Scientific Library of Tomsk State University

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Childbearing and Careers of Japanese Women Born in the 1960s electronic resource A Life Course That Brought Unintended Low Fertility / by Yukiko Senda.

By: Senda, Yukiko [author.]Contributor(s): SpringerLink (Online service)Material type: TextTextSeries: SpringerBriefs in Population StudiesPublication details: Tokyo : Springer Japan : Imprint: Springer, 2015Description: XII, 126 p. 31 illus., 19 illus. in color. online resourceContent type: text Media type: computer Carrier type: online resourceISBN: 9784431550662Subject(s): social sciences | Population | sociology | Demography | Families | Families -- Social aspects | Sex (Psychology) | Gender expression | Gender identity | Social Sciences | Demography | Family | Gender Studies | Population EconomicsDDC classification: 304.6 LOC classification: HB848-3697Online resources: Click here to access online
Contents:
1 Introduction -- 2 Cohort Analysis of Pregnancy Attempts -- 3 Cohort-Specific Life Experiences under Rapidly Changing Socioeconomic Conditions -- 4 Women’s Career Development under Japanese Human Resource Management System -- 5 The Work-Family Interface: Balancing on a Knife’s Edge -- 6 Concluding Remarks.
In: Springer eBooksSummary: This book provides the keys to understanding the trajectory that Japanese society has followed toward its lowest-low fertility since the 1980s. The characteristics of the life course of women born in the 1960s, who were the first cohort to enter that trajectory, are explored by using both qualitative and quantitative data analyses. Among the many books explaining the decline in fertility, this book is unique in four ways. First, it describes in detail the reality of factors concerning the fertility decline in Japan. Second, the book uses both qualitative and quantitative methods to introduce the whole picture of how the low-fertility trend began in the 1980s and developed in the 1990s and thereafter. Third, the focus is on a specific birth cohort because their experiences determined the current patterns of family formation such as late marriage and postponed childbirth. Fourth, the book explores the knife-edge balance between work and family conditions, especially with regard to childbearing, in the context of Japanese management and gender norms. After examining the characteristics of demographic and socioeconomic circumstances of postwar Japan in detail, it can be seen that the change in family formation first occurred drastically in the 1960s cohort. Using both qualitative interview data cumulatively from 150 people and quantitative estimates with official statistics, this book shows how individual-level choices to balance work and family obligations resulted in a national-level fertility decline. Another focus of this book is the increasing unintended infertility due to postponed pregnancy, a phenomenon that is attracting great social attention because the average age of pregnancy is approaching the biological limit. This book is a valuable resource for researchers who are interested in the rapid fertility decline as well as the work–life balance and the life course of women in Japanese employment practice and family traditions.  .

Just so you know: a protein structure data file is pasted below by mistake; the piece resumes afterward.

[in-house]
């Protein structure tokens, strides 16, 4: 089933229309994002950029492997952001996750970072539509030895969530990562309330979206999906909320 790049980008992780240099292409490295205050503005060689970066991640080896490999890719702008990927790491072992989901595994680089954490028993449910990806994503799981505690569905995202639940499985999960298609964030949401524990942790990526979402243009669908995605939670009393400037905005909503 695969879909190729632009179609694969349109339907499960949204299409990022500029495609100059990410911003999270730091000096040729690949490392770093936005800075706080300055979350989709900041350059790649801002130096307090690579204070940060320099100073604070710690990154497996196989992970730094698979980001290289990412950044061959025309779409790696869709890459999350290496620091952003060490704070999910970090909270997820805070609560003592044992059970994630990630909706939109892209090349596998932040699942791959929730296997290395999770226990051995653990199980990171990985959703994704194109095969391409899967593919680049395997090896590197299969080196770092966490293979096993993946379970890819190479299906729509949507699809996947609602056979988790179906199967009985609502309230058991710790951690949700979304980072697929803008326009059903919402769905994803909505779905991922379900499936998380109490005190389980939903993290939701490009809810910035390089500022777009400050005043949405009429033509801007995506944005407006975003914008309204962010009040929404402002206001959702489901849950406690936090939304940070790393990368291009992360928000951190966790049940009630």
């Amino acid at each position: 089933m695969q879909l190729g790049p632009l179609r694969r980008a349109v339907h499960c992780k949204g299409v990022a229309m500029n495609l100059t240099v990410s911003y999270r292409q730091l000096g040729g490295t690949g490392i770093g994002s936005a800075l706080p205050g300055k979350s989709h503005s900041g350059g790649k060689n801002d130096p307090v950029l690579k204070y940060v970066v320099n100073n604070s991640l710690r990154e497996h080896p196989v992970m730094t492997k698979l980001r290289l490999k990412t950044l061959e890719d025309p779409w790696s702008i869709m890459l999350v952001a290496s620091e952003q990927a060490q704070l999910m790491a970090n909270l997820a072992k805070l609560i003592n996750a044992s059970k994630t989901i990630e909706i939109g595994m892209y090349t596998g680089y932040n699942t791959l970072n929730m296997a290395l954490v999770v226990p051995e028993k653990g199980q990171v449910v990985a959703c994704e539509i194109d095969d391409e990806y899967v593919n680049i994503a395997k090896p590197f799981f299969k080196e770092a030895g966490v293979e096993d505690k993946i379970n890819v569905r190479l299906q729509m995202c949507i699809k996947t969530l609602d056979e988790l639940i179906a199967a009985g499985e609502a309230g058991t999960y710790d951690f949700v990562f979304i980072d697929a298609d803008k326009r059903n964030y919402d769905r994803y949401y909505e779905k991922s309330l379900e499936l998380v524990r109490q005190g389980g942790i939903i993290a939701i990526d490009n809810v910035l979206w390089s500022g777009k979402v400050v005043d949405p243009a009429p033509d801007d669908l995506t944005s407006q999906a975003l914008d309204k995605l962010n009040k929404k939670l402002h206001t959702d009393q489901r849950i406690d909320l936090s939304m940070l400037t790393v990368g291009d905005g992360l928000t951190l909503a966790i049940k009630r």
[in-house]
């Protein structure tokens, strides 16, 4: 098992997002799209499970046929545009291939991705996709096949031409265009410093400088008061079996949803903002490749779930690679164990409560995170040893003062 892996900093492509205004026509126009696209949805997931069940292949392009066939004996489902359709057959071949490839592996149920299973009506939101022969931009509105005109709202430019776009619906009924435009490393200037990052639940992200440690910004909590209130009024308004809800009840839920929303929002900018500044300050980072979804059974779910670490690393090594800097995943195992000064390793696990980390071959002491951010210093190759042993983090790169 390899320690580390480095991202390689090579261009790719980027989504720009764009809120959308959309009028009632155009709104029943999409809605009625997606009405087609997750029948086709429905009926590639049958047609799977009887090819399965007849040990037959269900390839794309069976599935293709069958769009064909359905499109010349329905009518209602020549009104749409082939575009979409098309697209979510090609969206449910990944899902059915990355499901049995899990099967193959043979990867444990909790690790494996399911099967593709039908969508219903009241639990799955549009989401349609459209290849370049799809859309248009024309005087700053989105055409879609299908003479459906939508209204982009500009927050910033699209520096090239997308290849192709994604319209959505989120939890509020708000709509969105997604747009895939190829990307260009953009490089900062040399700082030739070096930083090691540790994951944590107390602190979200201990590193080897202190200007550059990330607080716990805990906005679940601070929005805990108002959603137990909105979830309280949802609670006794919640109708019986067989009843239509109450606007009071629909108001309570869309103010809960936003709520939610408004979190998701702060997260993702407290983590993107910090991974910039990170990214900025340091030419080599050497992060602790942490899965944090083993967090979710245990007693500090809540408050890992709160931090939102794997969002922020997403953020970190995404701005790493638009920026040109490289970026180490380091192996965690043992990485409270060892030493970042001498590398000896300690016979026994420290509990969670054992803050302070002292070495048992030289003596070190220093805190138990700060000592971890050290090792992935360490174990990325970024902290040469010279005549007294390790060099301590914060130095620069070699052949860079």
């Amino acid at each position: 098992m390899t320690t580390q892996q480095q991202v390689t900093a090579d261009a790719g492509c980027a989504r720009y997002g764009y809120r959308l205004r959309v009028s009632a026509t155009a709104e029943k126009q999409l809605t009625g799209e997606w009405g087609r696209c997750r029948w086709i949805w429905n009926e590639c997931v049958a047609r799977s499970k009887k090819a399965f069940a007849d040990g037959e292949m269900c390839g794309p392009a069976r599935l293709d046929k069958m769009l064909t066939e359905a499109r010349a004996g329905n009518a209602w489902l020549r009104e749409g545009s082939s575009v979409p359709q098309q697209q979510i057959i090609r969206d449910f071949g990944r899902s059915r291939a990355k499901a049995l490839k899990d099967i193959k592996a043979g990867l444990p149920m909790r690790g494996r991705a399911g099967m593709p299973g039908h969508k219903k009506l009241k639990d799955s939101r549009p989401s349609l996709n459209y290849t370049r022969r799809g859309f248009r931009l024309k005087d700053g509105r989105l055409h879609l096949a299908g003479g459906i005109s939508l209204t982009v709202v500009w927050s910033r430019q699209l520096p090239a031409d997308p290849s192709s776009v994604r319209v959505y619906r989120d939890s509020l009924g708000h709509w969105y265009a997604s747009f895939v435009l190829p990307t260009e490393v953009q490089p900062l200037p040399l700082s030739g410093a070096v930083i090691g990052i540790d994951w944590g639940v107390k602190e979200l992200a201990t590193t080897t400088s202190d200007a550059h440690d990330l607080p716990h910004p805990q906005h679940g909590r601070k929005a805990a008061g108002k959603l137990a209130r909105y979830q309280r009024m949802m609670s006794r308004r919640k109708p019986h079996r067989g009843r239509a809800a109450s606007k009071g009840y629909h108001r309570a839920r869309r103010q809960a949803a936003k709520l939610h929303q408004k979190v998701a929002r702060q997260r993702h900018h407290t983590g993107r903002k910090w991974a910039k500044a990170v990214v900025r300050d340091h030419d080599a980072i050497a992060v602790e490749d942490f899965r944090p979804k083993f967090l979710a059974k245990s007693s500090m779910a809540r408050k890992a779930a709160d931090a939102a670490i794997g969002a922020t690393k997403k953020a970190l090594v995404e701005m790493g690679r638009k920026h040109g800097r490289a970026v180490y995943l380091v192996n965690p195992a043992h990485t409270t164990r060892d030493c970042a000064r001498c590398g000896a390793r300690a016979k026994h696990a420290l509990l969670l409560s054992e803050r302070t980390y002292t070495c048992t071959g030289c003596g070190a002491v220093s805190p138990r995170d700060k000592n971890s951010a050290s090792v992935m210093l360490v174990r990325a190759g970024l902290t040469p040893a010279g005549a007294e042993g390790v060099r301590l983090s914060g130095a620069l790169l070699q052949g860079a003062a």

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1 Introduction -- 2 Cohort Analysis of Pregnancy Attempts -- 3 Cohort-Specific Life Experiences under Rapidly Changing Socioeconomic Conditions -- 4 Women’s Career Development under Japanese Human Resource Management System -- 5 The Work-Family Interface: Balancing on a Knife’s Edge -- 6 Concluding Remarks.

This book provides the keys to understanding the trajectory that Japanese society has followed toward its lowest-low fertility since the 1980s. The characteristics of the life course of women born in the 1960s, who were the first cohort to enter that trajectory, are explored by using both qualitative and quantitative data analyses. Among the many books explaining the decline in fertility, this book is unique in four ways. First, it describes in detail the reality of factors concerning the fertility decline in Japan. Second, the book uses both qualitative and quantitative methods to introduce the whole picture of how the low-fertility trend began in the 1980s and developed in the 1990s and thereafter. Third, the focus is on a specific birth cohort because their experiences determined the current patterns of family formation such as late marriage and postponed childbirth. Fourth, the book explores the knife-edge balance between work and family conditions, especially with regard to childbearing, in the context of Japanese management and gender norms. After examining the characteristics of demographic and socioeconomic circumstances of postwar Japan in detail, it can be seen that the change in family formation first occurred drastically in the 1960s cohort. Using both qualitative interview data cumulatively from 150 people and quantitative estimates with official statistics, this book shows how individual-level choices to balance work and family obligations resulted in a national-level fertility decline. Another focus of this book is the increasing unintended infertility due to postponed pregnancy, a phenomenon that is attracting great social attention because the average age of pregnancy is approaching the biological limit. This book is a valuable resource for researchers who are interested in the rapid fertility decline as well as the work–life balance and the life course of women in Japanese employment practice and family traditions.  .

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